Why should I get a PMP?
There are many reasons to earn the Project Management Professional (PMP) designation. One is its global appeal. The number of PMP holders has now reached 1 million, across more than 200 countries, according to the issuing organization, the U.S.-based Project Management Institute (PMI). By comparison, a similar designation issued by the International Project Management Association (IPMA), headquartered in the Netherlands, has a fraction of the holders, and represents far fewer countries (approximately 70).
Many consider the PMP to be the de facto world-standard in project management. Supporting its strong multinational use is the availability of the PMP examination in many languages. Whereas the IPMA examination is currently available in English, German, and Polish, PMI offers the PMP examination in 14 languages including Chinese. Earning a PMP means recognition as a Project Management Professional no matter where your next project takes you.
Another reason to earn the PMP, and much more importantly, is the credibility it confers on its holders. Few efforts bestow standing like earning a professional credential. Whether in information technology, software programming, or another discipline, credentials symbolize knowledge, skills, abilities, and even work ethic.
Not all credentials are equal, however. The credibility of a given designation stems from the standing of the organization behind it and the rigor of the requirements to obtain it. As a leading practitioner, academic, and research organization, PMI is not only the largest dedicated project management organization, the standards it has set for obtaining its credential are among the most stringent. PMI has considerable standing among professional organizations as does its PMP credential. As a direct result, PMP holders enjoy the trust and confidence of their peers and clients.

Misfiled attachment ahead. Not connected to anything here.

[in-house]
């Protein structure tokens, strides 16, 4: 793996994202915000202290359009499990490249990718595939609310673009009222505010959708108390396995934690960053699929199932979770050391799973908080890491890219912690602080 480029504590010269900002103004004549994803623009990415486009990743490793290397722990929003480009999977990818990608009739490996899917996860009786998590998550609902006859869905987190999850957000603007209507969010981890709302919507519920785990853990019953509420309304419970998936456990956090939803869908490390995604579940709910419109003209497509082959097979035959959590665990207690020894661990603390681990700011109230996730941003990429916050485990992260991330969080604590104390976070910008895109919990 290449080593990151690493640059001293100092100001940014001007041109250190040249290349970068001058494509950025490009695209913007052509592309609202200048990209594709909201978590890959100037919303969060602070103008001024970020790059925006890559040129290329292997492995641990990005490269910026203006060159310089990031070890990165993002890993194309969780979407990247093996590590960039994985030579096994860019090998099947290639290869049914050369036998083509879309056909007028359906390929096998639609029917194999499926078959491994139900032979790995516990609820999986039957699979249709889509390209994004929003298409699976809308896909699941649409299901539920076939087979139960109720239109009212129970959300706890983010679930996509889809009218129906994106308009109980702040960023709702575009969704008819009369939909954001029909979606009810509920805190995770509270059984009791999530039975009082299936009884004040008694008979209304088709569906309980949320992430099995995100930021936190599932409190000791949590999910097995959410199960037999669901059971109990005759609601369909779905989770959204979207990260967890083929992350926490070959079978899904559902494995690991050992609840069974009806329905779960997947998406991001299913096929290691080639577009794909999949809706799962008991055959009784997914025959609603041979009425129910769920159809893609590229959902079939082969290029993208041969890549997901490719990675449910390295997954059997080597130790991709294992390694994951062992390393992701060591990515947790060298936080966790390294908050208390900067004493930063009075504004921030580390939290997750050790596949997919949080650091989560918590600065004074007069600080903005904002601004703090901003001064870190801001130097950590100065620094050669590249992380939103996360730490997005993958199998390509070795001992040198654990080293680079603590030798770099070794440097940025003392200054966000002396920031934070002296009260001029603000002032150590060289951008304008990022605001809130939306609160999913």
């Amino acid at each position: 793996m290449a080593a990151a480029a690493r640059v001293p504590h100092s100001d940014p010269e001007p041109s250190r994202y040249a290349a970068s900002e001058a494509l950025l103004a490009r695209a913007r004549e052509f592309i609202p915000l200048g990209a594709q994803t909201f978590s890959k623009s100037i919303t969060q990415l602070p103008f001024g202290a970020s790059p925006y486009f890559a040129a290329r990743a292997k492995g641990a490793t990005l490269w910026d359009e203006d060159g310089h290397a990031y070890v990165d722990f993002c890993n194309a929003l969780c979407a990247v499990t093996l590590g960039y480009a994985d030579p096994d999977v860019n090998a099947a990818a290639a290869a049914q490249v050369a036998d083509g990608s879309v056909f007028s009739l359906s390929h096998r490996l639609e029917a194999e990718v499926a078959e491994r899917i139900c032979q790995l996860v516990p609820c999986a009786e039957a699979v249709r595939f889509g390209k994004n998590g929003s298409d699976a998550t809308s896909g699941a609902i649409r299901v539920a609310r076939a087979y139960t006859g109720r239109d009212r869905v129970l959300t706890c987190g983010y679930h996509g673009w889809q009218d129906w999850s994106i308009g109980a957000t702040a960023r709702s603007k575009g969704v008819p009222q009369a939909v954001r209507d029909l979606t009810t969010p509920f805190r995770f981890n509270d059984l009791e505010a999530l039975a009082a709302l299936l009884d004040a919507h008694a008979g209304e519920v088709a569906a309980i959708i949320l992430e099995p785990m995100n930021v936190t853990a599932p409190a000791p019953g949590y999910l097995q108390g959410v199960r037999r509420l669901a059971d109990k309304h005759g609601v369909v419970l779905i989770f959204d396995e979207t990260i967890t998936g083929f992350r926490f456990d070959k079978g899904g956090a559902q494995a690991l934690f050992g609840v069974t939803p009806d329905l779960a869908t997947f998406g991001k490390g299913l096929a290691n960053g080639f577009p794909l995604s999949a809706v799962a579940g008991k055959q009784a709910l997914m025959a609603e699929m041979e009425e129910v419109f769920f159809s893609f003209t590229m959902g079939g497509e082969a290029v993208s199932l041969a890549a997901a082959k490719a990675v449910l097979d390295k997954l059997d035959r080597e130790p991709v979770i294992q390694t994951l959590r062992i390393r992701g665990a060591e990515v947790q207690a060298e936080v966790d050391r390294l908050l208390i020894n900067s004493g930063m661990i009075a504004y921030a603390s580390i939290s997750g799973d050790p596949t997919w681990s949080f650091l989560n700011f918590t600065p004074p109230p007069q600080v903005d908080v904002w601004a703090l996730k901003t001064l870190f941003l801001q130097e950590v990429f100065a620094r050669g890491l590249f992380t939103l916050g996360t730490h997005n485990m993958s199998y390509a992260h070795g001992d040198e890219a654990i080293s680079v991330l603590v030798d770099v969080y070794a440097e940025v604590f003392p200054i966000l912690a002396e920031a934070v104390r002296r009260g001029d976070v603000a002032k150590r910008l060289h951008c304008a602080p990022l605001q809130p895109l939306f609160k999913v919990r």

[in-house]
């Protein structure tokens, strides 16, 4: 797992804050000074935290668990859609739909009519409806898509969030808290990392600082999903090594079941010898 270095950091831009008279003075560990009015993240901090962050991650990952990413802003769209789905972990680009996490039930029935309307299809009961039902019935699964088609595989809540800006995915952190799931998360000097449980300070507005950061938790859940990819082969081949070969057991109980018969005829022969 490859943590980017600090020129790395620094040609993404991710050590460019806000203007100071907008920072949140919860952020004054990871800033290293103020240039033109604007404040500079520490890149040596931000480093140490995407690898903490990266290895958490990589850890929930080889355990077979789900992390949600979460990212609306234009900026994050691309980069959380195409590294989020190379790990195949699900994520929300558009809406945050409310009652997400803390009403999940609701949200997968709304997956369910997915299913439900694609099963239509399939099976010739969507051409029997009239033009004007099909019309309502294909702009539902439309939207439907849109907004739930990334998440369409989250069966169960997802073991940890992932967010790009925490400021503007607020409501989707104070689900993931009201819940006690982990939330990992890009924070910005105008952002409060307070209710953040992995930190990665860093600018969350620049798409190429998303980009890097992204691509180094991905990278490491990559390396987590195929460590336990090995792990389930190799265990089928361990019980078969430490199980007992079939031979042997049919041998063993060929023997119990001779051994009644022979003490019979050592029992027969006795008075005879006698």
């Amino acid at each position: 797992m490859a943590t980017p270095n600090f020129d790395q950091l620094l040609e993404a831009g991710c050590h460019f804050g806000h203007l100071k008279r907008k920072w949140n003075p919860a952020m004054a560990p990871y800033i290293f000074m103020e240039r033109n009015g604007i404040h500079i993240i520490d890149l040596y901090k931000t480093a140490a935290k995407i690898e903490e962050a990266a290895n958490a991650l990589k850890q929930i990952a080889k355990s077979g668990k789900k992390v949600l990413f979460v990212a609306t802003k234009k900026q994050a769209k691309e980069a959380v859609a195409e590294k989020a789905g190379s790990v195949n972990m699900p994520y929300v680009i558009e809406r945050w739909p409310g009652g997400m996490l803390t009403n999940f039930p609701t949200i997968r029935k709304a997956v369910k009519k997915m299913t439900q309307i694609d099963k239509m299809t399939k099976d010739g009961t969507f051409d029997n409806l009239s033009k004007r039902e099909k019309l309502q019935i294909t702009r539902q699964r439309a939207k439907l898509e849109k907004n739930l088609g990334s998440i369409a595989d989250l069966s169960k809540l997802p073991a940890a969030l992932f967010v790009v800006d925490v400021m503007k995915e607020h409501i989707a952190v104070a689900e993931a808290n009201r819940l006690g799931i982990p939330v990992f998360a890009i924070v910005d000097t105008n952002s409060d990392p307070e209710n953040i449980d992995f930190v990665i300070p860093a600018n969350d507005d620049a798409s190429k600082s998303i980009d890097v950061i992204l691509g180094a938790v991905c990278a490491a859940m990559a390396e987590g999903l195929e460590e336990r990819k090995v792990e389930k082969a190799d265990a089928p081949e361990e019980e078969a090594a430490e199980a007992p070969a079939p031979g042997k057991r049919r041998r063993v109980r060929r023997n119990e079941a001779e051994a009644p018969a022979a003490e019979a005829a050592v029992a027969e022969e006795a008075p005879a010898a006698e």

While recognition and credibility are two important reasons the PMP is worth earning, there is another reason that is frequently talked about: increased earnings potential. So, "how much does a project manager with a PMP make?"
Project managers with or without PMI's credential can earn attractive salaries. Those with a PMP distinction can earn even more. Those with the credential made 23% more than their non-credentialed counterparts, according to a 2019 survey conducted by PMI. For example, the average salary of project managers without PMI's credential earned approximately $100,000.00 per year as compared to the median U.S. household income of $56,516.00 per year. However, with a PMP, project manager salaries increase significantly, with an average salary in the U.S. of $123,314. Holding the PMP pays off financially for those that have earned it!
Three good reasons to earn the PMP designation: Global acceptance, professional credibility, and the opportunity to earn high salaries. Like most professional credentials, the PMP represents an investment that pays strong dividends to those that earn it.